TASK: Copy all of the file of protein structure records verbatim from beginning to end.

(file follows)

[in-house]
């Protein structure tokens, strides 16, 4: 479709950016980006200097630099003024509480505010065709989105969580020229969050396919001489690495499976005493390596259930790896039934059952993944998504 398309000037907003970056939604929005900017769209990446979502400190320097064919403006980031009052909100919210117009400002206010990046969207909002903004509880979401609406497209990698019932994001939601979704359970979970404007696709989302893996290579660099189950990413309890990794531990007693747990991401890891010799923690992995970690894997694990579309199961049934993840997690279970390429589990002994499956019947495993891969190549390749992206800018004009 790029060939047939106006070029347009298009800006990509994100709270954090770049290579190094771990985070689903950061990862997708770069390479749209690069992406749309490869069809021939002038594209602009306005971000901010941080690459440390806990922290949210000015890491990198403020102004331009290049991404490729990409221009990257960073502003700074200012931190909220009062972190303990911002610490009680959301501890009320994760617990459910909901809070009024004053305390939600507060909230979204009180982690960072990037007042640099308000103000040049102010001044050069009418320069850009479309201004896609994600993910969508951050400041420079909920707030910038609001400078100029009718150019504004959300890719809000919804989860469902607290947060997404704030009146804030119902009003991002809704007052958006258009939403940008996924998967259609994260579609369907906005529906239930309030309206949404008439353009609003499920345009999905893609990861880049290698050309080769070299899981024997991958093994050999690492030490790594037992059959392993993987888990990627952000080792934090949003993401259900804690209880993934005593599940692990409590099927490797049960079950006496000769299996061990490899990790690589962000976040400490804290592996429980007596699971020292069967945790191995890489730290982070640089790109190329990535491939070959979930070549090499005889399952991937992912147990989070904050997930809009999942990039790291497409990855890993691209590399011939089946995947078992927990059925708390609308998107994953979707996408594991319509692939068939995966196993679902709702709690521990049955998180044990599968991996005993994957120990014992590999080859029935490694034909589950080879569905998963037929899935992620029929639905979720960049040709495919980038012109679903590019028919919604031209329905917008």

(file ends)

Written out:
[in-house]
């Protein structure tokens, strides 16, 4: 479709950016980006200097630099003024509480505010065709989105969580020229969050396919001489690495499976005493390596259930790896039934059952993944998504 398309000037907003970056939604929005900017769209990446979502400190320097064919403006980031009052909100919210117009400002206010990046969207909002903004509880979401609406497209990698019932994001939601979704359970979970404007696709989302893996290579660099189950990413309890990794531990007693747990991401890891010799923690992995970690894997694990579309199961049934993840997690279970390429589990002994499956019947495993891969190549390749992206800018004009 790029060939047939106006070029347009298009800006990509994100709270954090770049290579190094771990985070689903950061990862997708770069390479749209690069992406749309490869069809021939002038594209602009306005971000901010941080690459440390806990922290949210000015890491990198403020102004331009290049991404490729990409221009990257960073502003700074200012931190909220009062972190303990911002610490009680959301501890009320994760617990459910909901809070009024004053305390939600507060909230979204009180982690960072990037007042640099308000103000040049102010001044050069009418320069850009479309201004896609994600993910969508951050400041420079909920707030910038609001400078100029009718150019504004959300890719809000919804989860469902607290947060997404704030009146804030119902009003991002809704007052958006258009939403940008996924998967259609994260579609369907906005529906239930309030309206949404008439353009609003499920345009999905893609990861880049290698050309080769070299899981024997991958093994050999690492030490790594037992059959392993993987888990990627952000080792934090949003993401259900804690209880993934005593599940692990409590099927490797049960079950006496000769299996061990490899990790690589962000976040400490804290592996429980007596699971020292069967945790191995890489730290982070640089790109190329990535491939070959979930070549090499005889399952991937992912147990989070904050997930809009999942990039790291497409990855890993691209590399011939089946995947078992927990059925708390609308998107994953979707996408594991319509692939068939995966196993679902709702709690521990049955998180044990599968991996005993994957120990014992590999080859029935490694034909589950080879569905998963037929899935992620029929639905979720960049040709495919980038012109679903590019028919919604031209329905917008």